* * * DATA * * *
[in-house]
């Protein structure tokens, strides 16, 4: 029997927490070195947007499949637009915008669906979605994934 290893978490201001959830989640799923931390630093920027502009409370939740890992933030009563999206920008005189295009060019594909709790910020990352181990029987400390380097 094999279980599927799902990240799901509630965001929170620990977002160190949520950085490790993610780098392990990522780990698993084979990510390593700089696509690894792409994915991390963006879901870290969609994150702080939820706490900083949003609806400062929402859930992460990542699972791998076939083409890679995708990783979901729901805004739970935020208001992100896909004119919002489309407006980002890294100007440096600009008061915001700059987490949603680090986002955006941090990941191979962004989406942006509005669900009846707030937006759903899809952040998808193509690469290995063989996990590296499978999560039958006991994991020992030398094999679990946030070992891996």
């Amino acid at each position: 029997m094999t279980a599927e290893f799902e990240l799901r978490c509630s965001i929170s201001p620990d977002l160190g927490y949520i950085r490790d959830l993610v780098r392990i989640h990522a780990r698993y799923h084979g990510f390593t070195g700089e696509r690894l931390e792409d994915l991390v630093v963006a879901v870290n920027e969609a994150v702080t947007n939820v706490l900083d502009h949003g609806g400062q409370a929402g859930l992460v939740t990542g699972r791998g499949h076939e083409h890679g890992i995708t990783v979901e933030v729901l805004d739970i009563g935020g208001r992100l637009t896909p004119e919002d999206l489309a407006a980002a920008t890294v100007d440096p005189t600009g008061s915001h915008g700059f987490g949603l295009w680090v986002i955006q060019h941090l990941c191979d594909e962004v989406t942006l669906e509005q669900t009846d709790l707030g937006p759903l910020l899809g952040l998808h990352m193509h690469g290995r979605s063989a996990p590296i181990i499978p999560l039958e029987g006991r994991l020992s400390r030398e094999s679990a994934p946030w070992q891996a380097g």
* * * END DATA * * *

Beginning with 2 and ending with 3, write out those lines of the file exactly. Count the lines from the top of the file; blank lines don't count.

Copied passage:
């Protein structure tokens, strides 16, 4: 029997927490070195947007499949637009915008669906979605994934 290893978490201001959830989640799923931390630093920027502009409370939740890992933030009563999206920008005189295009060019594909709790910020990352181990029987400390380097 094999279980599927799902990240799901509630965001929170620990977002160190949520950085490790993610780098392990990522780990698993084979990510390593700089696509690894792409994915991390963006879901870290969609994150702080939820706490900083949003609806400062929402859930992460990542699972791998076939083409890679995708990783979901729901805004739970935020208001992100896909004119919002489309407006980002890294100007440096600009008061915001700059987490949603680090986002955006941090990941191979962004989406942006509005669900009846707030937006759903899809952040998808193509690469290995063989996990590296499978999560039958006991994991020992030398094999679990946030070992891996």
């Amino acid at each position: 029997m094999t279980a599927e290893f799902e990240l799901r978490c509630s965001i929170s201001p620990d977002l160190g927490y949520i950085r490790d959830l993610v780098r392990i989640h990522a780990r698993y799923h084979g990510f390593t070195g700089e696509r690894l931390e792409d994915l991390v630093v963006a879901v870290n920027e969609a994150v702080t947007n939820v706490l900083d502009h949003g609806g400062q409370a929402g859930l992460v939740t990542g699972r791998g499949h076939e083409h890679g890992i995708t990783v979901e933030v729901l805004d739970i009563g935020g208001r992100l637009t896909p004119e919002d999206l489309a407006a980002a920008t890294v100007d440096p005189t600009g008061s915001h915008g700059f987490g949603l295009w680090v986002i955006q060019h941090l990941c191979d594909e962004v989406t942006l669906e509005q669900t009846d709790l707030g937006p759903l910020l899809g952040l998808h990352m193509h690469g290995r979605s063989a996990p590296i181990i499978p999560l039958e029987g006991r994991l020992s400390r030398e094999s679990a994934p946030w070992q891996a380097g």